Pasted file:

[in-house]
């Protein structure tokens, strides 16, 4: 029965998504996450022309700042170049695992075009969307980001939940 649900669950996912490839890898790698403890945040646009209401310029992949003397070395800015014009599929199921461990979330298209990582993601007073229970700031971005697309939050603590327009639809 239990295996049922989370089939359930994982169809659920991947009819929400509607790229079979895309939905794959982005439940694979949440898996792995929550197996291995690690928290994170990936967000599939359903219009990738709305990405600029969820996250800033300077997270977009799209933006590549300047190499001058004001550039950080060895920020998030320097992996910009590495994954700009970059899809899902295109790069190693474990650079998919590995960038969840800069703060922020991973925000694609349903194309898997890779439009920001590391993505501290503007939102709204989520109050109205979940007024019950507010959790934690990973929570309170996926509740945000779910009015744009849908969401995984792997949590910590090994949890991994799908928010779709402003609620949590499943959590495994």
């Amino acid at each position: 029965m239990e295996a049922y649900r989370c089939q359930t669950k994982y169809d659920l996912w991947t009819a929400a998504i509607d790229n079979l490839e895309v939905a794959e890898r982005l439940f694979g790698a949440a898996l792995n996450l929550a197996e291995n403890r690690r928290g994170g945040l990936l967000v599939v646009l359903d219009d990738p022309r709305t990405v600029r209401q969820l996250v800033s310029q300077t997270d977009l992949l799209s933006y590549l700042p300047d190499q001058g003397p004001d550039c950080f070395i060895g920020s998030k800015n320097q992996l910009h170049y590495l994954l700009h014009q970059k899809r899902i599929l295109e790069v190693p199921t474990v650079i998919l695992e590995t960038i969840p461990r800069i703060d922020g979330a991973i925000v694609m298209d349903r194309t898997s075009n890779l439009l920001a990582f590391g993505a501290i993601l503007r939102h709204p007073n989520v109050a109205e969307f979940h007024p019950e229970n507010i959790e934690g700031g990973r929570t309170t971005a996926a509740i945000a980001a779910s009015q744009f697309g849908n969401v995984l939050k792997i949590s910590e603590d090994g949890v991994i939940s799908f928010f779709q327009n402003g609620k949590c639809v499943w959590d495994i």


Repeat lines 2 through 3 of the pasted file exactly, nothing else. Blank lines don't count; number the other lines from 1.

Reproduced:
């Protein structure tokens, strides 16, 4: 029965998504996450022309700042170049695992075009969307980001939940 649900669950996912490839890898790698403890945040646009209401310029992949003397070395800015014009599929199921461990979330298209990582993601007073229970700031971005697309939050603590327009639809 239990295996049922989370089939359930994982169809659920991947009819929400509607790229079979895309939905794959982005439940694979949440898996792995929550197996291995690690928290994170990936967000599939359903219009990738709305990405600029969820996250800033300077997270977009799209933006590549300047190499001058004001550039950080060895920020998030320097992996910009590495994954700009970059899809899902295109790069190693474990650079998919590995960038969840800069703060922020991973925000694609349903194309898997890779439009920001590391993505501290503007939102709204989520109050109205979940007024019950507010959790934690990973929570309170996926509740945000779910009015744009849908969401995984792997949590910590090994949890991994799908928010779709402003609620949590499943959590495994």
């Amino acid at each position: 029965m239990e295996a049922y649900r989370c089939q359930t669950k994982y169809d659920l996912w991947t009819a929400a998504i509607d790229n079979l490839e895309v939905a794959e890898r982005l439940f694979g790698a949440a898996l792995n996450l929550a197996e291995n403890r690690r928290g994170g945040l990936l967000v599939v646009l359903d219009d990738p022309r709305t990405v600029r209401q969820l996250v800033s310029q300077t997270d977009l992949l799209s933006y590549l700042p300047d190499q001058g003397p004001d550039c950080f070395i060895g920020s998030k800015n320097q992996l910009h170049y590495l994954l700009h014009q970059k899809r899902i599929l295109e790069v190693p199921t474990v650079i998919l695992e590995t960038i969840p461990r800069i703060d922020g979330a991973i925000v694609m298209d349903r194309t898997s075009n890779l439009l920001a990582f590391g993505a501290i993601l503007r939102h709204p007073n989520v109050a109205e969307f979940h007024p019950e229970n507010i959790e934690g700031g990973r929570t309170t971005a996926a509740i945000a980001a779910s009015q744009f697309g849908n969401v995984l939050k792997i949590s910590e603590d090994g949890v991994i939940s799908f928010f779709q327009n402003g609620k949590c639809v499943w959590d495994i």